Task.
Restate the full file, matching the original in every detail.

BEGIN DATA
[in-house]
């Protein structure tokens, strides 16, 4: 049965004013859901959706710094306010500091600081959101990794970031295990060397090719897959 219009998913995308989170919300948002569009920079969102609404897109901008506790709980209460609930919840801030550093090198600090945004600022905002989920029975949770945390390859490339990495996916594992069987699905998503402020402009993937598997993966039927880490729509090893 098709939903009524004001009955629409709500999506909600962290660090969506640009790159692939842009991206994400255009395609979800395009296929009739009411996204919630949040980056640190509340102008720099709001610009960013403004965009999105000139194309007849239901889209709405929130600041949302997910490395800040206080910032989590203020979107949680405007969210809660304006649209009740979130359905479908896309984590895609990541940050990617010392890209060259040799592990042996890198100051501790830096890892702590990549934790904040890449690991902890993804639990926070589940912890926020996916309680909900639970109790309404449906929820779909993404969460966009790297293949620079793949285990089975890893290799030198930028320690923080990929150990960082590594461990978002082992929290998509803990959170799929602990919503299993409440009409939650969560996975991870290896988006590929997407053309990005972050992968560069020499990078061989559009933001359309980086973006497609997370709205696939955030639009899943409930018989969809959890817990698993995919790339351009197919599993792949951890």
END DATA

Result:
[in-house]
């Protein structure tokens, strides 16, 4: 049965004013859901959706710094306010500091600081959101990794970031295990060397090719897959 219009998913995308989170919300948002569009920079969102609404897109901008506790709980209460609930919840801030550093090198600090945004600022905002989920029975949770945390390859490339990495996916594992069987699905998503402020402009993937598997993966039927880490729509090893 098709939903009524004001009955629409709500999506909600962290660090969506640009790159692939842009991206994400255009395609979800395009296929009739009411996204919630949040980056640190509340102008720099709001610009960013403004965009999105000139194309007849239901889209709405929130600041949302997910490395800040206080910032989590203020979107949680405007969210809660304006649209009740979130359905479908896309984590895609990541940050990617010392890209060259040799592990042996890198100051501790830096890892702590990549934790904040890449690991902890993804639990926070589940912890926020996916309680909900639970109790309404449906929820779909993404969460966009790297293949620079793949285990089975890893290799030198930028320690923080990929150990960082590594461990978002082992929290998509803990959170799929602990919503299993409440009409939650969560996975991870290896988006590929997407053309990005972050992968560069020499990078061989559009933001359309980086973006497609997370709205696939955030639009899943409930018989969809959890817990698993995919790339351009197919599993792949951890």